- get one of those car coolers that sit in the trunk and make sure you have ice-cold water
- pack up some ice packs in your bug out bag
- pack some aloe vera gel (useful for treating fire and sun burns)
- have a clean bandana make cold compresses or to wear over your head, preferably on in a lighter color
- and, of course, make sure you pack summer clothes in your BOB, such as shorts, t-shirts and low-cut socks
The last time we cooked outdoors, we got caught up by heavy rain and… it wasn’t even in the forecast. We spread my friend’s tarp to take shelter for more than 30 minutes until it was over. If you’re travelling on foot and it’s raining, the odds of you catching a cold obviously increase so make sure you:
- pack a rain poncho so you’re able to travel regardless of whether or not it’s pouring outside (Editor: read the review of a great prepper rain suit here!)
- make sure all items that are not waterproof are packed in zipper bags (first aid kit, flashlights, emergency radio, clothes etc.)
- when purchasing bug out boots, make sure they are waterproof
- make sure you have a waterproof fire starter and some dry tinder to make fire, dry your clothes and yourself and warm up
Wind is not that difficult to tackle, but keep in mind that strong winds, such as those from an approaching hurricane, may cause you to lose your backpack and may even kill you.
Still, if the winds are not that strong and you have to move quickly to get away from a disaster, make sure you have the proper equipment. Besides a warm jacket (for examples, some jackets have storm flaps that cover the zippers) and a bandana or a scarf to wrap around your mouth, you may also want to pack a pair of goggles so you can see where you’re going and avoid debris from getting into your eyes. The stronger the wind, the more dust in the air and, with poor vision and irritated eyes, your bug out will be a lot more difficult.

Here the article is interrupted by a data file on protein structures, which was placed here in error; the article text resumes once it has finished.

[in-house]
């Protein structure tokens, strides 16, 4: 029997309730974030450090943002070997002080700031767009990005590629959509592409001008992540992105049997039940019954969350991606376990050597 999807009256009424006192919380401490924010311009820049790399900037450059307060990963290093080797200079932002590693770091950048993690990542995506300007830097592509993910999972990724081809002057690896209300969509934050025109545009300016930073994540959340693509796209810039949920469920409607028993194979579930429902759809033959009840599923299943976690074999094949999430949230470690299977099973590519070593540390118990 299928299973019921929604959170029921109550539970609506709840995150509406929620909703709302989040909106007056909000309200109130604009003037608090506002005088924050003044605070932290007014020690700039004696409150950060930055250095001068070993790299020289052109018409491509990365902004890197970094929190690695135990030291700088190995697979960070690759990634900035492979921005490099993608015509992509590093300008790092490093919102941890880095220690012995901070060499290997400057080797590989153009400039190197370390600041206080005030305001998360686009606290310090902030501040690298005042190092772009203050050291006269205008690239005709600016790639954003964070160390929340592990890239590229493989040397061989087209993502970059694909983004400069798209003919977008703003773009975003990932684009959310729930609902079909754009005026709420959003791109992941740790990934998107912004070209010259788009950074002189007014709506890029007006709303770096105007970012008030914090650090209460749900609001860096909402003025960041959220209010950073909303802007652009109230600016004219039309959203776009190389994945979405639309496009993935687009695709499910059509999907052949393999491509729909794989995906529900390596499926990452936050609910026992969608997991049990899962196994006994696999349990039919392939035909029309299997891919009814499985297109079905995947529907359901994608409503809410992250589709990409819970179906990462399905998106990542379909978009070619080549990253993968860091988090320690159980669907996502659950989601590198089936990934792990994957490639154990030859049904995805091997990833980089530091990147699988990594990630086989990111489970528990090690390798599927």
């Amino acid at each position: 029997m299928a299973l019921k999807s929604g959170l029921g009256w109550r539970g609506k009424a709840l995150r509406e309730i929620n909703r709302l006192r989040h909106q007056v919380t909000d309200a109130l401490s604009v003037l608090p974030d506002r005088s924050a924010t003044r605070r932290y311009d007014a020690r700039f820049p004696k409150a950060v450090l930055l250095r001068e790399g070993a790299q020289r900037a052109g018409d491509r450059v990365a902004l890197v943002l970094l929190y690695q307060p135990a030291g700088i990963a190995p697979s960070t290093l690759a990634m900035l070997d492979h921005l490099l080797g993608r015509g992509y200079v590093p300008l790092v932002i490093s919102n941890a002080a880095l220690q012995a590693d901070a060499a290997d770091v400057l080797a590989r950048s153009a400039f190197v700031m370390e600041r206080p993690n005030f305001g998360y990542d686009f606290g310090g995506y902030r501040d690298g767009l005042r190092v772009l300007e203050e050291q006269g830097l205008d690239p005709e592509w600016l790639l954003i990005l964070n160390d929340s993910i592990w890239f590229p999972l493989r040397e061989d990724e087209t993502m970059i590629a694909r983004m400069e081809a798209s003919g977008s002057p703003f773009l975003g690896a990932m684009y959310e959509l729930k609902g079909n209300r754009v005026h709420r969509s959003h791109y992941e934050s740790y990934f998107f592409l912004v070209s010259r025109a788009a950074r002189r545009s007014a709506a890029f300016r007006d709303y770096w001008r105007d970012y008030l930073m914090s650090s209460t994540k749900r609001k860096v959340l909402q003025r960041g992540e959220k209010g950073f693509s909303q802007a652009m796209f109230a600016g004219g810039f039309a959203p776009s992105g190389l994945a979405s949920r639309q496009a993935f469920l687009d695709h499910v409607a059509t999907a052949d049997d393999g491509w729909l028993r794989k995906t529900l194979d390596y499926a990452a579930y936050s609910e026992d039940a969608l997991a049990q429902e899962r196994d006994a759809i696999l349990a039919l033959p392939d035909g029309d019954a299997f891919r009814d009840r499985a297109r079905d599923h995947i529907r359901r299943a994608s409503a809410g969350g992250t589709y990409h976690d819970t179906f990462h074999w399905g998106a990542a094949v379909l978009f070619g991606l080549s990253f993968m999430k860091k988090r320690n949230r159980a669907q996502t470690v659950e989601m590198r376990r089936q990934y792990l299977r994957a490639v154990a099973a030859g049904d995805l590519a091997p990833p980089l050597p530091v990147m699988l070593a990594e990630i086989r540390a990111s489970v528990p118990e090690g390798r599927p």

Another thing you can do if the winds are very strong is to get your family members to all share a piece of Paracord. That way, if the wind knocks one of you down, the weight of the others will prevent him or her from falling over and distancing himself.
It doesn’t have to rain in order to get wet. Moisture can creep in without you realizing, and let’s not forget that a good number of people sweat more than others. In addition, you may get wet from crossing a body of water such as a creek.
To fight moisture, make sure you:
- Pack the right kind of clothes, preferably made of polyester or wool. Cotton is usually a poor choice for prolonged “walks” out in nature.
- Have waterproof matches or some other way of starting a fire in wet conditions.
- Remove your boots and socks if you have to cross a river (though this may not be a good idea if the water is ice-cold).
- Layer up when you take a break from moving on foot, and wear less layers of clothes while you’re moving.
- Wear synthetic fibers because, unlike wool, they don’t trap that much moisture.
As you can see, everything Mother Nature will throw at you while you’re bugging out can be handled so long as you prepare in advance. Don’t let her take you by surprise, especially since the preps I advised you to do are so easy.
Dan F. Sullivan
Stay safe out there!